Being ok with not being ok

This article is one of six in our “freshman care package” series.

Content warning: this article discusses themes of mental health.

Hello to any new student here at the College of William and Mary who happened to actually read this (seriously, wow thank you). My name is Jamie Holt and I am a current senior (dear God) here at the College, double majoring in Photojournalism and French and Francophone Studies. While I’m normally a photos editor for The Flat Hat, when offered the chance to write some advice for the incoming freshman class, I immediately knew what I needed to share. 

I come from a tiny, rural town called Rustburg, Virginia (don’t look it up on a map, it’s a waste). Similar to many rural areas, mental health awareness and support were, simply put, not prioritized or even barely discussed. If you were healthy, smart or athletic, you in the eyes of the community had no reason to be anxious or depressed. I spent my entire high school experience suffering in silence, thinking panic attacks in bathroom stalls and trouble getting out of bed (not from lack of sleep) were normal and that everyone experienced it. Throughout high school, I played sports, kept high grades, worked part-time jobs, and was a people-pleaser to the max. But outside of that, I was dealing with my parent’s divorce and a toxic maternal relationship, both of which I now know contributed to my mental health struggles. 

I didn’t realize until my freshman year at the College that I had severe anxiety. One day, my roommate came into our room to find me hyperventilating on the floor, trying to calm myself down during an attack. I jokingly told her I was okay and just needed to calm down, but much to my surprise, she expressed to me that it wasn’t normal. I thought everyone had moments like this, but suddenly I began to question how my emotions were affecting me. With the new adjustments to college life, the decision to end my relationship with my mother and a breakup with a long-term boyfriend, I came to terms with the fact that I no longer had control over my anxiety. I felt weak, and I was mad at myself for not being able to “just get over it”.

It came in many forms and at any moment of the day, and eventually I decided to at least attempt to get help. Luckily, I had a wonderful roommate, friends and resources to help me adapt to better manage my symptoms. While my issues with anxiety are not entirely gone, by accepting it and being willing to seek help, it doesn’t control my life like it once did.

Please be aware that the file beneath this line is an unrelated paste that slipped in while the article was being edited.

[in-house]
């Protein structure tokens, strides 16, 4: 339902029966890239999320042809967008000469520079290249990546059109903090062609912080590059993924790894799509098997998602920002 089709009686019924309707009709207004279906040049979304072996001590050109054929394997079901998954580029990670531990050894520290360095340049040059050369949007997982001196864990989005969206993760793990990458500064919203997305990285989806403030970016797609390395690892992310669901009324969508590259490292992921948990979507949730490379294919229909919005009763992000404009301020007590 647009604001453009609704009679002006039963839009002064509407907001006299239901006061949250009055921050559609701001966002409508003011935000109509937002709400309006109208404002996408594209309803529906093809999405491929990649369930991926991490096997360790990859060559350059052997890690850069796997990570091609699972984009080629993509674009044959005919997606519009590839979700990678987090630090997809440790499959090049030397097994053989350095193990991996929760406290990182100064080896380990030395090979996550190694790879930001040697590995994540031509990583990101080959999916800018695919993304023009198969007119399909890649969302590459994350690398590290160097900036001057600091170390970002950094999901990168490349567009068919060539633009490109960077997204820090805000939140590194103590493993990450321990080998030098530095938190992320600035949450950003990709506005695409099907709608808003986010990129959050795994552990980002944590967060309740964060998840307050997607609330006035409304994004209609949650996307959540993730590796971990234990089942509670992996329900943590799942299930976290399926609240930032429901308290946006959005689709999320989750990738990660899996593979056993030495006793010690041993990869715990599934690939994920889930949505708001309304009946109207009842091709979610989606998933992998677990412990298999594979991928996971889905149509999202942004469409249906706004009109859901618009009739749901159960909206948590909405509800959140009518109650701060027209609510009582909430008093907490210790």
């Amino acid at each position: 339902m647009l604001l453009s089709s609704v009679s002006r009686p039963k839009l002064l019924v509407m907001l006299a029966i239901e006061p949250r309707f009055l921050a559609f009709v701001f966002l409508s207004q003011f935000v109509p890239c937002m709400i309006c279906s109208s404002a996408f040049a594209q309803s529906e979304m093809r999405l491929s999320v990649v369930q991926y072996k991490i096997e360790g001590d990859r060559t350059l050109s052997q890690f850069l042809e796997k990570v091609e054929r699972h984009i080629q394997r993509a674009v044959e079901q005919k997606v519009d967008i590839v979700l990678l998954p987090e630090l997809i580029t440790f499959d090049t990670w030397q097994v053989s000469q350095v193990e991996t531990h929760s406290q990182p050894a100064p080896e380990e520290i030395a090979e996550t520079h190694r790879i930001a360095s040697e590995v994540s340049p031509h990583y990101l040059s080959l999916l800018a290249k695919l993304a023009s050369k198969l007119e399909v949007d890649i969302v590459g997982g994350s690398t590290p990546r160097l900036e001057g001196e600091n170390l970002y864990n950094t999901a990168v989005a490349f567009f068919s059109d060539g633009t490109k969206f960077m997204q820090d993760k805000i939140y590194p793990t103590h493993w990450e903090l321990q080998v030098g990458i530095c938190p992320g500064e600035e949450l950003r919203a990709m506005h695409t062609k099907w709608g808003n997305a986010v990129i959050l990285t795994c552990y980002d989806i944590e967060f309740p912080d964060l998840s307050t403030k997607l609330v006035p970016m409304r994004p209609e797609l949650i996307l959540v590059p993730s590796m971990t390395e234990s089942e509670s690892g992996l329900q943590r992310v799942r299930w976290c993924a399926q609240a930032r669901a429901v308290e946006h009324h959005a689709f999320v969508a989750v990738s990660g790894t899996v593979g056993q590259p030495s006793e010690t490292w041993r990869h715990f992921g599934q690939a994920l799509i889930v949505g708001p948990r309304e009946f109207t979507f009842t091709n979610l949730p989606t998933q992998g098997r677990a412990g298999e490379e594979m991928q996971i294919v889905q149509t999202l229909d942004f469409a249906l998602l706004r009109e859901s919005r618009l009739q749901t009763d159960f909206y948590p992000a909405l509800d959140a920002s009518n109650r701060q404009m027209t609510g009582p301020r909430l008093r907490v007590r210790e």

While everyone’s mental health journey is different and unique, the one piece of advice I’d like to share is that struggling is okay. Many of us here are perfectionists and maybe now are just becoming aware of mental health problems we might be facing, and that’s okay. Everyone at some point or another needs help. It doesn’t make you weak, and it doesn’t always correlate with something happening in your life — it can pop up anytime and for no reason.

Below are some mental health techniques that you can start right now, even just in your dorm room, as well as some of the resources our campus offers. 

In your dorm

  • Grounding yourself to something: As I mentioned above, one of the ways I deal with my anxiety is laying on the floor. As weird as it sounds, for me it helps to be grounded or anchored to a solid object. 
  • Breathing exercises: These you can either count yourself (e.g. five seconds in, five seconds out) or use a smart watch to track through a breathing app. 
  • Call a close family member or friend: While we sometimes can feel like we’re burdening others with our issues, a true friend cares about how you’re feeling and wants to help you talk things through. Surround yourself with people who care for you as much as you care for them. For me, calling my Granny or Dad always helps when I’m having an emotionally rough day. 
  • Take a shower and drink some water: Occasionally, physical issues can manifest in mental ones; simply taking a relaxing shower and hydrating yourself can really improve your mood sometimes.

Campus resources

  • Campus Rec: While working out isn’t always the most fun thing to do, relieving pent-up tension in a healthy way can take your mind off any emotional issues you might be dealing with. The Rec is a great place for either self-led workouts or group classes (my favorite)!
  • Counseling Center: Traditional therapy works for many people, which you can find at the counseling center. Aside from that, they also have mindfulness classes, yoga for mind and body and creative art classes for self-expression. 
  • Your RA: It might feel awkward expressing your feelings and emotions to someone you’ve only known for a short period of time, but your RA really is there to help you and guide you to resources in times of need.


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